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Stability of naturally relevant ternary phases in the Cu-Sn-S system in contact with an aqueous solution
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|Authors:||Giaccherini, Andrea; Montegrossi, Giordano; Di Benedetto, Francesco|
|Author Affiliations:||Primary: |
University of Florence, Department of Chemistry, Florence, Italy
National Research Council, Institute for Geosciences and Georesources, Italy
|Volume Title:||Minerals (Basel)|
|Source:||Minerals (Basel), Vol.6. Publisher: Molecular Diversity Preservation International (MDPI), Basel, Switzerland. ISSN: 2075-163X|
|Note:||In English. 52 refs.; illus., incl. 2 tables|
|Summary:||A relevant research effort is devoted to the synthesis and characterization of phases belonging to the ternary system Cu-Sn-S, mainly for their possible applications in semiconductor technology. Among all ternary phases, kuramite, Cu3SnS4, mohite, Cu2SnS3, and Cu4Sn7S16 have attracted the highest interest. Numerous studies were carried out claiming for the description of new phases in the ternary compositional field. In this study, we revise the existing literature on this ternary system, with a special focus on the phases stable in a temperature range at 25 °C. The only two ternary phases observed in nature are mohite and kuramite. Their occurrence is described as very rare. A numerical modelling of the stable solid phases in contact with a water solution was underwent to define stability relationships of the relevant phases of the system. The numerical modelling of the Eh-pH diagrams was carried out through the phreeqc software with the lnll.dat thermodynamic database. Owing to the complexity of this task, the subsystems Cu-O-H, Sn-O-H, Cu-S-O-H and Sn-S-O-H were firstly considered. The first Pourbaix diagram for the two naturally relevant ternary phases is then proposed.|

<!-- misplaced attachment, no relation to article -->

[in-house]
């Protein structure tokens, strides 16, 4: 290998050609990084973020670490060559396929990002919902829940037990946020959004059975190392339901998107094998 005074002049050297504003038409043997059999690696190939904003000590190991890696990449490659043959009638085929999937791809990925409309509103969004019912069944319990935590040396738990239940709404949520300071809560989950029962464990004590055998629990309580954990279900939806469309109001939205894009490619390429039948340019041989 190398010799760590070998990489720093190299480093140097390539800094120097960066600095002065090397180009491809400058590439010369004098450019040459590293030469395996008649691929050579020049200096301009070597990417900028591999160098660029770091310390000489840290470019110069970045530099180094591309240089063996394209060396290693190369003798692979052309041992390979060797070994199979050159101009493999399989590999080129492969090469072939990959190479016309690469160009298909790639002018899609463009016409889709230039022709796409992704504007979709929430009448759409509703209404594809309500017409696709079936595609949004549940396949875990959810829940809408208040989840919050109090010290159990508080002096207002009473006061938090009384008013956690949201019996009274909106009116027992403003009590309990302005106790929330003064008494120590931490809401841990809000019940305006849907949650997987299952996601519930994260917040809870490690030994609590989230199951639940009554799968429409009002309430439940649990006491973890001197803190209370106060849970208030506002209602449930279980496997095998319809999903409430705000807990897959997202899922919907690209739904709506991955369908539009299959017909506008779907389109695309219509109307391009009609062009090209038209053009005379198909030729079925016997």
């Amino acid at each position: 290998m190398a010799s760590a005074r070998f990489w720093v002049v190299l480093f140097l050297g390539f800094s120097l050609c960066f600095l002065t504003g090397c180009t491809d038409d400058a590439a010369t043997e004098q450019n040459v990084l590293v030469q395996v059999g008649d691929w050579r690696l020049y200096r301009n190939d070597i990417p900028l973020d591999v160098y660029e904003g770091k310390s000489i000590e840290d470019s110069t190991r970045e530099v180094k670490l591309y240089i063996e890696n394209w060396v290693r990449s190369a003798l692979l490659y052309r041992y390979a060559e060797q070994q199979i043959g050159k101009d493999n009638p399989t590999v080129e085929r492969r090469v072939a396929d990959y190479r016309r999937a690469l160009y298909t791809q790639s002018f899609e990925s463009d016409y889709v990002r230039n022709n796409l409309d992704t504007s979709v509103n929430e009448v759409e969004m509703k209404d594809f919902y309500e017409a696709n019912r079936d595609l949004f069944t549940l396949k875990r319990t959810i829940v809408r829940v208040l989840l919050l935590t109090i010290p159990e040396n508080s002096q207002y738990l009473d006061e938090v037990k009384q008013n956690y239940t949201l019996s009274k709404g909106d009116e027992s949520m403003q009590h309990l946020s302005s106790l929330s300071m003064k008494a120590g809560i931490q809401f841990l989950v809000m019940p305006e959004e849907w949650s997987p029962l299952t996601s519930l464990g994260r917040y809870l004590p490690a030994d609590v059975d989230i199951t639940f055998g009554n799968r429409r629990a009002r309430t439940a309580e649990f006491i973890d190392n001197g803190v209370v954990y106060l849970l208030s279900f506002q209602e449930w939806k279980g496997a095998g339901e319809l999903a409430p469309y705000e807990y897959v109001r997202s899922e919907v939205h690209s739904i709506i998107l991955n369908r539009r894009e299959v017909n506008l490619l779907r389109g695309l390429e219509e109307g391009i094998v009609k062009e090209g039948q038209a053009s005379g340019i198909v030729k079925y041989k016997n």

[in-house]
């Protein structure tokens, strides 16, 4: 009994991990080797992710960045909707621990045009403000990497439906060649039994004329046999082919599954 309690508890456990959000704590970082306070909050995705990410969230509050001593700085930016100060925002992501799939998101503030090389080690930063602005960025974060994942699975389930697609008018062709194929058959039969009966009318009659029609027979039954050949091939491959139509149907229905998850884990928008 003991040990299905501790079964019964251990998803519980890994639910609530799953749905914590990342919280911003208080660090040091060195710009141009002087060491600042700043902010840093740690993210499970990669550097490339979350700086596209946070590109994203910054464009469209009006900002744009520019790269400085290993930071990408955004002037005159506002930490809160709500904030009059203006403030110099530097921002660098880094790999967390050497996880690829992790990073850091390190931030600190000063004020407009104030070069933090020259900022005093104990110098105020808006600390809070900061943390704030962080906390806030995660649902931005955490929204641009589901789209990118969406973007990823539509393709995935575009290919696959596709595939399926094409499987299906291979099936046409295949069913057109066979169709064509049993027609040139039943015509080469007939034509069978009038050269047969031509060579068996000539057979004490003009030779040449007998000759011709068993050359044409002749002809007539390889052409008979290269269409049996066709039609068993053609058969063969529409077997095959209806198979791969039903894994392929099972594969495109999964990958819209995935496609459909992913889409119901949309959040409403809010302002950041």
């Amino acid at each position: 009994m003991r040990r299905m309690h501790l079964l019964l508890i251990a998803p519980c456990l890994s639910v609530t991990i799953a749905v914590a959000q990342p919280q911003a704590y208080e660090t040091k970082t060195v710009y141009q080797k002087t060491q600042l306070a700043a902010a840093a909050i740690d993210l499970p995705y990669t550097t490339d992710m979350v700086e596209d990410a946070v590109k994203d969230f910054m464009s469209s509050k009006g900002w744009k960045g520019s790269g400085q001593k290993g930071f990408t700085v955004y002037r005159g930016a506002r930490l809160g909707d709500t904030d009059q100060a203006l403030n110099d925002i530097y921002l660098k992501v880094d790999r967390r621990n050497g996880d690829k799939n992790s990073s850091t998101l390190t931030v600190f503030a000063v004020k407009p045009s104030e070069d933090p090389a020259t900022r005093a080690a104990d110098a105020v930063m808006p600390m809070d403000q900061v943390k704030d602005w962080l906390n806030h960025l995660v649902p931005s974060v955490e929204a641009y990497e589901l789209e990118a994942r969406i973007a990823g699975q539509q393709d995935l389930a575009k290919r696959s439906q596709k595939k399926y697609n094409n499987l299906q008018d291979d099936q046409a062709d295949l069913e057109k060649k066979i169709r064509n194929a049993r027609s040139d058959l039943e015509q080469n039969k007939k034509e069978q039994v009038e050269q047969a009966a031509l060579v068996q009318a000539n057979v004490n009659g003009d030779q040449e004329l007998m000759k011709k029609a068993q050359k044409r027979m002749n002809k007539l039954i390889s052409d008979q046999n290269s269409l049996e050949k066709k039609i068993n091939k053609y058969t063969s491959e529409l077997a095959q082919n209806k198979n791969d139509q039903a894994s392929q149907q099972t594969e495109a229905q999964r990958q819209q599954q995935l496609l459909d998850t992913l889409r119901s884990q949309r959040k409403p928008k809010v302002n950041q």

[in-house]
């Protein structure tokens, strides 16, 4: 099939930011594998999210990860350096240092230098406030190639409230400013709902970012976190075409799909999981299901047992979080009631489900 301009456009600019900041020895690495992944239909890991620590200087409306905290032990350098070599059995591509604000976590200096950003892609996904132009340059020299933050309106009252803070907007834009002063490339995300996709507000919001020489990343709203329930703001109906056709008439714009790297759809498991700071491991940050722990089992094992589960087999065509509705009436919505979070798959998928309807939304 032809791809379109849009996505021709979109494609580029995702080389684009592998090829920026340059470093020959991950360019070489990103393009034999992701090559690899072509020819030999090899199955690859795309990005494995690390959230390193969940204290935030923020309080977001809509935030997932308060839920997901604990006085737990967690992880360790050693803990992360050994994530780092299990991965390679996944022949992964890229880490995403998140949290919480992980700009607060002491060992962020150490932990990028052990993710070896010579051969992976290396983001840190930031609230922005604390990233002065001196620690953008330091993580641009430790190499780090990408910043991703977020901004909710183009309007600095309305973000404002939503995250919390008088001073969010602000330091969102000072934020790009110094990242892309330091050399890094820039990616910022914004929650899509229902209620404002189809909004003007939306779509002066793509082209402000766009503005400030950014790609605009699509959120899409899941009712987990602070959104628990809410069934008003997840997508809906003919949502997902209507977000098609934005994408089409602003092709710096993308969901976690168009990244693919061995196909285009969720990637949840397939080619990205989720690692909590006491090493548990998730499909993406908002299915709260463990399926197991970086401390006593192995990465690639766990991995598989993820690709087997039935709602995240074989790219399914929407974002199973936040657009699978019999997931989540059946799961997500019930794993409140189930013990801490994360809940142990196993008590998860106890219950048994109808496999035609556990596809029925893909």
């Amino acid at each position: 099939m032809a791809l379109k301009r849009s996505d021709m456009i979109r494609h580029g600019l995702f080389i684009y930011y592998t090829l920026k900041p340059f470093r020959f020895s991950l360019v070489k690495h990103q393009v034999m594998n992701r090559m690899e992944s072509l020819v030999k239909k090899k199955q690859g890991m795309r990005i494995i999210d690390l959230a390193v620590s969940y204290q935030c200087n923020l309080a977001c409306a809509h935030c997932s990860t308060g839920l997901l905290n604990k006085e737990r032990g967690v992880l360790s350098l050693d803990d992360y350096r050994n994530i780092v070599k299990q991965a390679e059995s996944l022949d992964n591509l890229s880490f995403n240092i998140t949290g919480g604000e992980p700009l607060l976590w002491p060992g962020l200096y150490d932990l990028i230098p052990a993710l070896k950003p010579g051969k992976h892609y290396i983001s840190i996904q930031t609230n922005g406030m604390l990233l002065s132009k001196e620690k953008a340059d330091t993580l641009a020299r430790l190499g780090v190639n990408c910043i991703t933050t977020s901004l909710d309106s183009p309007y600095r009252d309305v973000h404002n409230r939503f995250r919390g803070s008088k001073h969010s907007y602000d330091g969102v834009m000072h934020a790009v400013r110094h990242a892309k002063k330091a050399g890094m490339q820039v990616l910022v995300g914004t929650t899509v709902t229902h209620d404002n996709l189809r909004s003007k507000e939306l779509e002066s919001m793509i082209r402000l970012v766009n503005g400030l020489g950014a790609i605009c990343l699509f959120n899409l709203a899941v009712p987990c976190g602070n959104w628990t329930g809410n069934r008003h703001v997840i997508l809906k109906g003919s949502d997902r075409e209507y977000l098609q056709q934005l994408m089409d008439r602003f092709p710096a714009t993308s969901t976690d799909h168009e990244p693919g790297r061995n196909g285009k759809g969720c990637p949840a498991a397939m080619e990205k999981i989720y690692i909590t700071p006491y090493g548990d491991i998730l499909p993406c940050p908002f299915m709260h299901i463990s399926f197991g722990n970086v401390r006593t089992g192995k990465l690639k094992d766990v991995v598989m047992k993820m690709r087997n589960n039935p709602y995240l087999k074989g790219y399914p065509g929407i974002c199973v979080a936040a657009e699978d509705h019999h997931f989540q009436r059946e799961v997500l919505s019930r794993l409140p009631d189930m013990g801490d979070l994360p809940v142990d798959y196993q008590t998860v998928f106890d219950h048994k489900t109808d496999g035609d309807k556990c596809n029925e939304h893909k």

|Subjects:||Aqueous solutions; Computer programs; Copper; Data processing; Eh; Metals; Models; Numerical models; Oxygen; PH; Stability; Sulfur; Thermodynamic properties; Tin; Kuramite; Mohite; Pourbaix diagrams|
|Copyright Information:||GeoRef, Copyright 2021 American Geosciences Institute.|
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